Tuesday, October 29
7:00 - 8:00 pm
341 Virginia Rd
We live in a culture that prizes memory―how much we can store, the quality of what’s preserved, how we might better document and retain the moments of our life while fighting off the nightmare of losing all that we have experienced. But what if forgetfulness were seen not as something to fear―be it in the form of illness or simple absentmindedness―but rather as a blessing, a balm, a path to peace and rebirth?
A Primer for Forgetting is a remarkable experiment in scholarship, autobiography, and social criticism by the author of the classics The Gift and Trickster Makes This World. It forges a new vision of forgetfulness by assembling fragments of art and writing from the ancient world to the modern, weighing the potential boons forgetfulness might offer the present moment as a creative and political force. It also turns inward, using the author’s own life and memory as a canvas upon which to extol the virtues of a concept too long taken as an evil.
Drawing material from Hesiod to Jorge Luis Borges to Elizabeth Bishop to Archbishop Desmond Tutu, from myths and legends to very real and recent traumas both personal and historical, A Primer for Forgetting is a unique and remarkable synthesis that only Lewis Hyde could have produced.
Meet Lewis Hyde
“An elegant exercise in philosophy and form, Hyde’s meditation . . . offers stimulating contemplation of the odd paradox that ‘memory and oblivion... cannot function unless they work together.’” –Publishers Weekly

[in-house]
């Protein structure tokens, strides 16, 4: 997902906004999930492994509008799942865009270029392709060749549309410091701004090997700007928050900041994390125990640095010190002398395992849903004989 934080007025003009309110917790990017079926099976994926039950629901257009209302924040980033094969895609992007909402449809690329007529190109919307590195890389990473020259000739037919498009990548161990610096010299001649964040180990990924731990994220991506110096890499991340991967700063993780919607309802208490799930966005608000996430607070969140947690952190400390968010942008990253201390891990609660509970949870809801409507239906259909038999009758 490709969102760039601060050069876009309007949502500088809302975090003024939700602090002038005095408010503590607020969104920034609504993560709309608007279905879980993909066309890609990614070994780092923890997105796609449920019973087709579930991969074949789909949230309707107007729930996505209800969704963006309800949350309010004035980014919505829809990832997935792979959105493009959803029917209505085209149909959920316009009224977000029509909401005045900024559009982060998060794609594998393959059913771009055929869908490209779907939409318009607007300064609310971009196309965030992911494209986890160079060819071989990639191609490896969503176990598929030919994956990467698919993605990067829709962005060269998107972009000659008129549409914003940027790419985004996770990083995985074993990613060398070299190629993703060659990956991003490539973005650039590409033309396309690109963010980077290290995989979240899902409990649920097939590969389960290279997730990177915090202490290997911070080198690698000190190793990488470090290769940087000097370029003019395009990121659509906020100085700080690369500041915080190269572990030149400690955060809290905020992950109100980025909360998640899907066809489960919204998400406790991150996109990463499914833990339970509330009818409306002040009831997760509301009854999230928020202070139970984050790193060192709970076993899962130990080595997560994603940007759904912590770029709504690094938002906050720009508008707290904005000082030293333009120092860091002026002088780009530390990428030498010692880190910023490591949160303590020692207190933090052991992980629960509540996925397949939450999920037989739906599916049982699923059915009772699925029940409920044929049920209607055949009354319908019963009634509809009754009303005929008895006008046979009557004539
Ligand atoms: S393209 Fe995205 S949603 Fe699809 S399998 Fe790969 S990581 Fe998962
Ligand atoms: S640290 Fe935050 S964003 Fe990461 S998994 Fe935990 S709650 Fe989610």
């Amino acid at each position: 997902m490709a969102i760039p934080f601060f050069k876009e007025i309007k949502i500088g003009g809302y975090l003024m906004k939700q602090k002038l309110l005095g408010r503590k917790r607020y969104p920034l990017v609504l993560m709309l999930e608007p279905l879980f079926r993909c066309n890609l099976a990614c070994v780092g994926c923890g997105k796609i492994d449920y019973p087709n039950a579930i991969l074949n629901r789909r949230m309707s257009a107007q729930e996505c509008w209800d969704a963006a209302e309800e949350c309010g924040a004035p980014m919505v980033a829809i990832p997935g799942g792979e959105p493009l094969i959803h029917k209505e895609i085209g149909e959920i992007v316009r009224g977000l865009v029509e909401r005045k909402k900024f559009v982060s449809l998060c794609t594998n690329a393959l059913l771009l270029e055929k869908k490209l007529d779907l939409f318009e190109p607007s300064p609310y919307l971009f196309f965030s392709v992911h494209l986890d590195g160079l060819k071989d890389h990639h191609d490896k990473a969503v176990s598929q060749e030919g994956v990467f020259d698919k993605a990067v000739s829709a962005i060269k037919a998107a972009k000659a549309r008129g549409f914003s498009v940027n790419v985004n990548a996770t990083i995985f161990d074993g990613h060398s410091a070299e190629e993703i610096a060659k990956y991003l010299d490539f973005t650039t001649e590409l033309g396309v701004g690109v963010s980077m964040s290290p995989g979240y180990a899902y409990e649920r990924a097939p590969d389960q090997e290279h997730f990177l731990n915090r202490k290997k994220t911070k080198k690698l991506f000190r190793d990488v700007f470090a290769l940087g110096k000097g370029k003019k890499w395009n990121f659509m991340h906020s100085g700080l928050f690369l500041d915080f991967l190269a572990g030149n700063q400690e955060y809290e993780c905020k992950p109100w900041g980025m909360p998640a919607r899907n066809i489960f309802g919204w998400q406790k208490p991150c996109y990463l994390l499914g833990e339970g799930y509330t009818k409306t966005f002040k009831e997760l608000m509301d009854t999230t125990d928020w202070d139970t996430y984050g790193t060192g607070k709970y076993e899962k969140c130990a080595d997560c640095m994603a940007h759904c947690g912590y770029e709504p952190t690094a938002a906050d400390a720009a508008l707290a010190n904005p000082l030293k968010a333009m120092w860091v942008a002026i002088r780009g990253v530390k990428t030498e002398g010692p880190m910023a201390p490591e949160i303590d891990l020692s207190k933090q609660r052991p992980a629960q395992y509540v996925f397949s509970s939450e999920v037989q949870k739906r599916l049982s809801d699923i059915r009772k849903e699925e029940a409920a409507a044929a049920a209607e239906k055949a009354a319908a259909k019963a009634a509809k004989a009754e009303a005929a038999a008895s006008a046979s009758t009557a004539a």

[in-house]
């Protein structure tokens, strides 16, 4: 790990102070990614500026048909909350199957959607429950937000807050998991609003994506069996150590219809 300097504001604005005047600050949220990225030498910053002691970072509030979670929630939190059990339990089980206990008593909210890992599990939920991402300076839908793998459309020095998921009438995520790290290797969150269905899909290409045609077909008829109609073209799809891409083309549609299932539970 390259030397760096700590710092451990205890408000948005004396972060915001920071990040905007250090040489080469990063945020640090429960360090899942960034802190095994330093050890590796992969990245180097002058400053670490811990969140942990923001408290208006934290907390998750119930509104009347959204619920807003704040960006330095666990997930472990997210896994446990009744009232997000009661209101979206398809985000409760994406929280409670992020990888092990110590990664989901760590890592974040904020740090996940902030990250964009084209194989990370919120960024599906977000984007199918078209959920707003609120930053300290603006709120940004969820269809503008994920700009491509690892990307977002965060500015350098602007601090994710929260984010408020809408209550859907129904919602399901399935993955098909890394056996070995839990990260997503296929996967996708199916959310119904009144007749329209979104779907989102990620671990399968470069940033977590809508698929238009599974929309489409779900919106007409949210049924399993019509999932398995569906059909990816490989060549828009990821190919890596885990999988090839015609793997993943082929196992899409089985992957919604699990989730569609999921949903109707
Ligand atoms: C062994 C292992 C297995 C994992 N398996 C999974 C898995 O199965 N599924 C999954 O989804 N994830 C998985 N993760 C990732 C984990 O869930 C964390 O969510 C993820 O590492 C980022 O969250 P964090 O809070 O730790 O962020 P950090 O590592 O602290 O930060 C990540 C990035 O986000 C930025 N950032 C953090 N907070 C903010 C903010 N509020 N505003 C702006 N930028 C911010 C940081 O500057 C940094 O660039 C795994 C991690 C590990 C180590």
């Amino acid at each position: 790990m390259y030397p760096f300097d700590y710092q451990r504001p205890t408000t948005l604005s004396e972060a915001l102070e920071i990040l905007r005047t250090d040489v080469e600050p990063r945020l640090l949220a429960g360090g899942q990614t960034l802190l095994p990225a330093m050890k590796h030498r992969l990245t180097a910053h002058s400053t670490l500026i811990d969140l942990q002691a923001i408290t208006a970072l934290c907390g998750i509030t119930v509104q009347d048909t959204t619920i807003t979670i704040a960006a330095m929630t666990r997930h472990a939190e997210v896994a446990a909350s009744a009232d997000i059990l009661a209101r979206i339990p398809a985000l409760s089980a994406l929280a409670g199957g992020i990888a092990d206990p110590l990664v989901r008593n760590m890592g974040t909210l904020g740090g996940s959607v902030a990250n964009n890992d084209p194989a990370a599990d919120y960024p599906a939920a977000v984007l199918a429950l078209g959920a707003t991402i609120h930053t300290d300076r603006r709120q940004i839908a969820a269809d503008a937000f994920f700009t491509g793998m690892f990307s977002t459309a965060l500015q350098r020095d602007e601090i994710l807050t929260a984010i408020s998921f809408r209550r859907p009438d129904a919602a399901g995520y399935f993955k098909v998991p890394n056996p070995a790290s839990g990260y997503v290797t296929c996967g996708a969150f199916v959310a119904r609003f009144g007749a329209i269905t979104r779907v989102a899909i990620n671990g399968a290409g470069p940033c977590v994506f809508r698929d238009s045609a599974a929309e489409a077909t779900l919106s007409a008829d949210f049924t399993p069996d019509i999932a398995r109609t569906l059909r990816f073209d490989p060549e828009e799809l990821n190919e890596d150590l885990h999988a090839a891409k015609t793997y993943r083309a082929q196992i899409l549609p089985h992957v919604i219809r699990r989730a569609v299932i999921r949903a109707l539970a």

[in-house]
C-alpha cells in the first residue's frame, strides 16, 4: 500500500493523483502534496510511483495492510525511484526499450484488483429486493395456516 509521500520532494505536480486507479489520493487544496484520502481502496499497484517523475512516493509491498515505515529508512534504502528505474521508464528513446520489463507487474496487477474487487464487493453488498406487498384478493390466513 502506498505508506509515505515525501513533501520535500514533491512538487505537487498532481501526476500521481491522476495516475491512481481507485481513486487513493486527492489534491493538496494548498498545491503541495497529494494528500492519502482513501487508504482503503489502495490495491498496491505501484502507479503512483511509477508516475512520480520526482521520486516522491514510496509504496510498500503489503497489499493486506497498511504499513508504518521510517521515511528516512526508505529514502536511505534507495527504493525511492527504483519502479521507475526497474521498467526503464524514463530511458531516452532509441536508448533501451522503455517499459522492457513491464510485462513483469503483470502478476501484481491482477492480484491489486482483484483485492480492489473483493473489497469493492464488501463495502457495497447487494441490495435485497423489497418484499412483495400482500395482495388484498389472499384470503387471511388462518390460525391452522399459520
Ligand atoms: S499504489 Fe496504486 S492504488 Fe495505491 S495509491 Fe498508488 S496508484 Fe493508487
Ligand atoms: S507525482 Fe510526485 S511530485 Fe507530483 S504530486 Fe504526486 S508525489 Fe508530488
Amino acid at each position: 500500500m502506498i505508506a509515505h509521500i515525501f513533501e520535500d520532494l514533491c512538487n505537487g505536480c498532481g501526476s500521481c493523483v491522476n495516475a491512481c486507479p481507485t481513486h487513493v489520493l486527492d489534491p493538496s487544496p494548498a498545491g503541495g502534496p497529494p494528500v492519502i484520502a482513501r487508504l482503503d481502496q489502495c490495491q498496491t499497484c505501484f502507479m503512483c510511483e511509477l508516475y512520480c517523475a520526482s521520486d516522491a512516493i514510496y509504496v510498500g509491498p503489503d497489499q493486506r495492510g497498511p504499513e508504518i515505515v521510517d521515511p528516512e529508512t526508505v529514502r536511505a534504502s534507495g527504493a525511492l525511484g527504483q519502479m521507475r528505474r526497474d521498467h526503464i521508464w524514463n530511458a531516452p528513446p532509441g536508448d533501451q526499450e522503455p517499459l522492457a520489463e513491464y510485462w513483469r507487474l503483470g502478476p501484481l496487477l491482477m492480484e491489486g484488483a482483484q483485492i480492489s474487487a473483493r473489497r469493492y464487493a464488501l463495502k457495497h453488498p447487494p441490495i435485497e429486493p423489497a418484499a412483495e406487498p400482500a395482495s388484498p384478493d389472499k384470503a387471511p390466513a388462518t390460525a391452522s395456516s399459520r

“An eclectic and insightful miscellany of playful, spirited, provocative reflections.” –Kirkus Reviews
“A Primer for Forgetting is a lightning bolt of a book, a luminous meditation on the uses and disadvantages of memory. Hyde has distilled a lifetime of learning across disciplines into a vital and vivifying collection of parables, anecdotes, and gnomic insights that ramify the mind, that urge us to ask better questions of ourselves, to honor the responsibilities we have to one another, and to the wrestle with the debt we owe history. Hyde has given us a rare gift, and again proven himself master of what can only be called wisdom literature.” – Cheston Knapp, author of Up Up, Down Down
Lewis Hyde is a poet, essayist, translator, and cultural critic with a particular interest in the public life of the imagination. His 1983 book, The Gift, illuminates and defends the non-commercial portion of artistic practice. Trickster Makes This World (1998) uses a group of ancient myths to argue for the disruptive intelligence that all cultures need if they are to remain lively and open to change. Common as Air (2010) is a spirited defense of our "cultural commons," that vast store of ideas, inventions, and works of art that we have inherited from the past and continue to enrich in the present.
Hyde’s most recent book, A Primer for Forgetting, explores the many situations in which forgetfulness is more useful than memory—in myth, personal psychology, politics, art & spiritual life.
A MacArthur Fellow and former director of undergraduate creative writing at Harvard University, Hyde taught creative writing and American literature for many years at Kenyon College. Now retired, he lives in Cambridge, Massachusetts with his wife, the writer Patricia Vigderman. Hyde is a trustee of the MacDowell Colony and a founding director of the Creative Capital Foundation.